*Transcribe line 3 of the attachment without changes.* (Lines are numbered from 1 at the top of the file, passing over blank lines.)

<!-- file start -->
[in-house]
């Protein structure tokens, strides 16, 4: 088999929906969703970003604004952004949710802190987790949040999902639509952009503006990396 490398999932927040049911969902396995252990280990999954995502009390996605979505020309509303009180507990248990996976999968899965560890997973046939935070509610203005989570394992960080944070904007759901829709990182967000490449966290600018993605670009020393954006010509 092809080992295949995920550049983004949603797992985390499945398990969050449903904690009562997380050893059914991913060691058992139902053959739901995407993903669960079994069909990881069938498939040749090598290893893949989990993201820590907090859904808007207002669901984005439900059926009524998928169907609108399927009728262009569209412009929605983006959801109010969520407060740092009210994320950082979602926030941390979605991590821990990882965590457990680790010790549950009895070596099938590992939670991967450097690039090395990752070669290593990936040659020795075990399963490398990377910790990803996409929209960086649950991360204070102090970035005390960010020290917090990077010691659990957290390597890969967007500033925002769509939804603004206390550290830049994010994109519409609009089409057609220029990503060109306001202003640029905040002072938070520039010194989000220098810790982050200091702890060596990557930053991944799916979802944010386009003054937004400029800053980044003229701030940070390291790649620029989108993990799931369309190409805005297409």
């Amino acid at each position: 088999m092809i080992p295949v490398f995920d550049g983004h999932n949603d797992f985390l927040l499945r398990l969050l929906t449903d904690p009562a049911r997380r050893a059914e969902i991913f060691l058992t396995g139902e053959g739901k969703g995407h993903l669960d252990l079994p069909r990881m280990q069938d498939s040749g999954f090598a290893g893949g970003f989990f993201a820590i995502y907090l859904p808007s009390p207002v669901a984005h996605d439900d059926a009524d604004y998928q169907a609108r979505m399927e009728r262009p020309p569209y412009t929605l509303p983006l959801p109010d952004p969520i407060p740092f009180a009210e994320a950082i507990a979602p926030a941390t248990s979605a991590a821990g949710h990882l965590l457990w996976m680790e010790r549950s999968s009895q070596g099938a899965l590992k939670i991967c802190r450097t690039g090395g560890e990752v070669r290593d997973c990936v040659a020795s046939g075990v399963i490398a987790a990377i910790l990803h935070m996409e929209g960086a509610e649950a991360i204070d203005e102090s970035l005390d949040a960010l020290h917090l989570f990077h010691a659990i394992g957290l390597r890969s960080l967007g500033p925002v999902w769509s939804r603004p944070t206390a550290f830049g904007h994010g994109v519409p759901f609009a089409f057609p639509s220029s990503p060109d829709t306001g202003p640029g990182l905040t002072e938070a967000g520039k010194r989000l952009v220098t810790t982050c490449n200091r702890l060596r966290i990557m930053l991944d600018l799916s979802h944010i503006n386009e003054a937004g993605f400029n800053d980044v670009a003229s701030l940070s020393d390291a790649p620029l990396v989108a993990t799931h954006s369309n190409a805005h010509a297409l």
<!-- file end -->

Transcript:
């Amino acid at each position: 088999m092809i080992p295949v490398f995920d550049g983004h999932n949603d797992f985390l927040l499945r398990l969050l929906t449903d904690p009562a049911r997380r050893a059914e969902i991913f060691l058992t396995g139902e053959g739901k969703g995407h993903l669960d252990l079994p069909r990881m280990q069938d498939s040749g999954f090598a290893g893949g970003f989990f993201a820590i995502y907090l859904p808007s009390p207002v669901a984005h996605d439900d059926a009524d604004y998928q169907a609108r979505m399927e009728r262009p020309p569209y412009t929605l509303p983006l959801p109010d952004p969520i407060p740092f009180a009210e994320a950082i507990a979602p926030a941390t248990s979605a991590a821990g949710h990882l965590l457990w996976m680790e010790r549950s999968s009895q070596g099938a899965l590992k939670i991967c802190r450097t690039g090395g560890e990752v070669r290593d997973c990936v040659a020795s046939g075990v399963i490398a987790a990377i910790l990803h935070m996409e929209g960086a509610e649950a991360i204070d203005e102090s970035l005390d949040a960010l020290h917090l989570f990077h010691a659990i394992g957290l390597r890969s960080l967007g500033p925002v999902w769509s939804r603004p944070t206390a550290f830049g904007h994010g994109v519409p759901f609009a089409f057609p639509s220029s990503p060109d829709t306001g202003p640029g990182l905040t002072e938070a967000g520039k010194r989000l952009v220098t810790t982050c490449n200091r702890l060596r966290i990557m930053l991944d600018l799916s979802h944010i503006n386009e003054a937004g993605f400029n800053d980044v670009a003229s701030l940070s020393d390291a790649p620029l990396v989108a993990t799931h954006s369309n190409a805005h010509a297409l």